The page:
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ABNORMAL DROPPINGS

Like it or not, it's important to take a few minutes each day to check out your pet's poop. (Hey, nobody said owning a bird was for the squeamish.) Droppings can reveal a lot about your bird's health if you know what's normal.

Peek in on your pal so you're familiar with his normal output. The coiled brown or green portion is feces, which travel through the digestive tract. The all-too-familiar watery white or yellow part is urates, the product of your bird's urinary system.

If you notice abnormal droppings, the explanation may be as simple as what your feathered friend ate for dinner last night. For example, if your bird recently indulged in a buffet of fresh fruits or vegetables, don't be alarmed by an increase in urates. Just make sure his droppings return to normal in a day or two.

If you can't account for a change in the color, consistency, or amount of feces or urates, your pet could be battling a disease. Here's what to watch for:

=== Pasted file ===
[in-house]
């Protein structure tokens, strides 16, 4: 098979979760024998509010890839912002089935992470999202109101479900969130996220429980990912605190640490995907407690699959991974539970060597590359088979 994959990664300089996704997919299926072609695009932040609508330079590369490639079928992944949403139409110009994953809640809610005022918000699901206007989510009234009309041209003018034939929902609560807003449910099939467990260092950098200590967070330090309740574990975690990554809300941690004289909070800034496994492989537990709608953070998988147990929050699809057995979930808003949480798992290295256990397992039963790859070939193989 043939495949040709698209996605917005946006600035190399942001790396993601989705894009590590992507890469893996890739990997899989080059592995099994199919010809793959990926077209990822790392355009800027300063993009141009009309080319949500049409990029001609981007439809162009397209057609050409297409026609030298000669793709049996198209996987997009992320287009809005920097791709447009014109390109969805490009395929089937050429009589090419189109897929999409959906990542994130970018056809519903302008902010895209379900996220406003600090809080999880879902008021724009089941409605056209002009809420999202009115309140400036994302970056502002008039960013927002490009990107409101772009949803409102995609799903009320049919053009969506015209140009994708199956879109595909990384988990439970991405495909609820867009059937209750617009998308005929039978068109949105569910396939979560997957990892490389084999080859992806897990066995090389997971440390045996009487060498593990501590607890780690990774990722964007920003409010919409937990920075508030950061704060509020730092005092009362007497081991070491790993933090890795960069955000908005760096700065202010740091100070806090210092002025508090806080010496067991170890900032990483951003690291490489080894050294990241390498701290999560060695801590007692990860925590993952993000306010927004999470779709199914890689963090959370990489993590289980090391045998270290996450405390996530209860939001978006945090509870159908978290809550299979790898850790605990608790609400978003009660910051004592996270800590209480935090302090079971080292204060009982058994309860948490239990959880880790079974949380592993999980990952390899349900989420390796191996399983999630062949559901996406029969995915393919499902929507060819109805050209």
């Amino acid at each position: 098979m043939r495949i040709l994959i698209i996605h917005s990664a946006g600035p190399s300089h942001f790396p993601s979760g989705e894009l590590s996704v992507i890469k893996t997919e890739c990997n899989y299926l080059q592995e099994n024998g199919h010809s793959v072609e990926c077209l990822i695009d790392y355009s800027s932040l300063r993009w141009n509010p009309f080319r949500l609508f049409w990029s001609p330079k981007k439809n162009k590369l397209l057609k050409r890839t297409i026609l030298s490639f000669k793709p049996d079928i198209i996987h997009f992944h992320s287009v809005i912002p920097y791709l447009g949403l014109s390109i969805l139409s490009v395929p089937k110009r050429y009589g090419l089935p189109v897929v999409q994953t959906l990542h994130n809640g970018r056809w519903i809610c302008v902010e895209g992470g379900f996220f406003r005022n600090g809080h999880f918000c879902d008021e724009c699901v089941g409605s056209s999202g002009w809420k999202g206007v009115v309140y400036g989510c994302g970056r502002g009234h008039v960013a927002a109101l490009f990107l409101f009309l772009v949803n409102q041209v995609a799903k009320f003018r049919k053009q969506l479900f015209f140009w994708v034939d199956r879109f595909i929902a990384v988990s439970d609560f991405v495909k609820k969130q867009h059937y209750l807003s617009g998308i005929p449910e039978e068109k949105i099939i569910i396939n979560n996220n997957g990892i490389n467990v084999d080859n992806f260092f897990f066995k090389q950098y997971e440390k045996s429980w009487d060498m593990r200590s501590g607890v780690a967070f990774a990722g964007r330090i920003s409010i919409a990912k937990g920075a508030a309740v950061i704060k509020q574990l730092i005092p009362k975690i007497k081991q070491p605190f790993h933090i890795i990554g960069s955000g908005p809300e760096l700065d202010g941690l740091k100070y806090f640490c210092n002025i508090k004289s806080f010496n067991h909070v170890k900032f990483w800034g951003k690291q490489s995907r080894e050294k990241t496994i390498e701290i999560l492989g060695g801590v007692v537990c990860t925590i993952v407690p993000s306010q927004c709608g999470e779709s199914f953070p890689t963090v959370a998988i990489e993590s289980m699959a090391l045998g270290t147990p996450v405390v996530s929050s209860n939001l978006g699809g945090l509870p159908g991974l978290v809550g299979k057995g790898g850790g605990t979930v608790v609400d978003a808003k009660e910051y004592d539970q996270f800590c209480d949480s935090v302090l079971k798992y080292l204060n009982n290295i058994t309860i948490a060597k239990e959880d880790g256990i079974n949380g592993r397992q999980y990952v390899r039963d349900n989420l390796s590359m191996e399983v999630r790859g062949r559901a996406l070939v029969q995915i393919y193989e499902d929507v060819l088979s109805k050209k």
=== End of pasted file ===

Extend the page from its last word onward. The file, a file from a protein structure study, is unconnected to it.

Diarrhea

If your bird produces more poop than normal and his feces appear runny, you can bet he has diarrhea. Another sure sign: a pasty or soiled rear end. The most common cause of diarrhea is intestinal inflammation from a bacterial infection. Other causes of diarrhea include fungal or viral infections, or serious conditions such as tuberculosis, psittacosis, or an intestinal parasite infection.

Color Change

Lime-green feces may indicate liver disease. Less fecal material that's darker or bloody could signal lead poisoning, intestinal obstruction, or tumors. And that's not all yellow-green urates suggest lead poisoning or Pacheco's disease.

Increased Water Intake

Thirsty birds who excrete particularly watery urates are often suffering from kidney disease or diabetes.

If you notice these warning signs, consult a veterinarian right away. A doctor specializing in avian medicine will understand your pet's unique needs and perform a thorough exam. Your veterinarian likely will recommend blood tests to check for liver and kidney disease, diabetes, and parasite infections and a fecal exam to reveal bacteria, yeast, and parasitic invaders. Fecal culture and sensitivity tests can help identify the bacteria and the best antibiotic treatment.

If your veterinarian suspects an infection, such as psittacosis, tuberculosis, or Pacheco's disease, she may recommend specialized blood and DNA analysis. Blood tests also can reveal poisoning, and X-rays can uncover tumors or foreign bodies.

Your bird's speedy recovery depends on early detection and treatment. So take a few minutes to examine those cage liners before you drop them in the trash.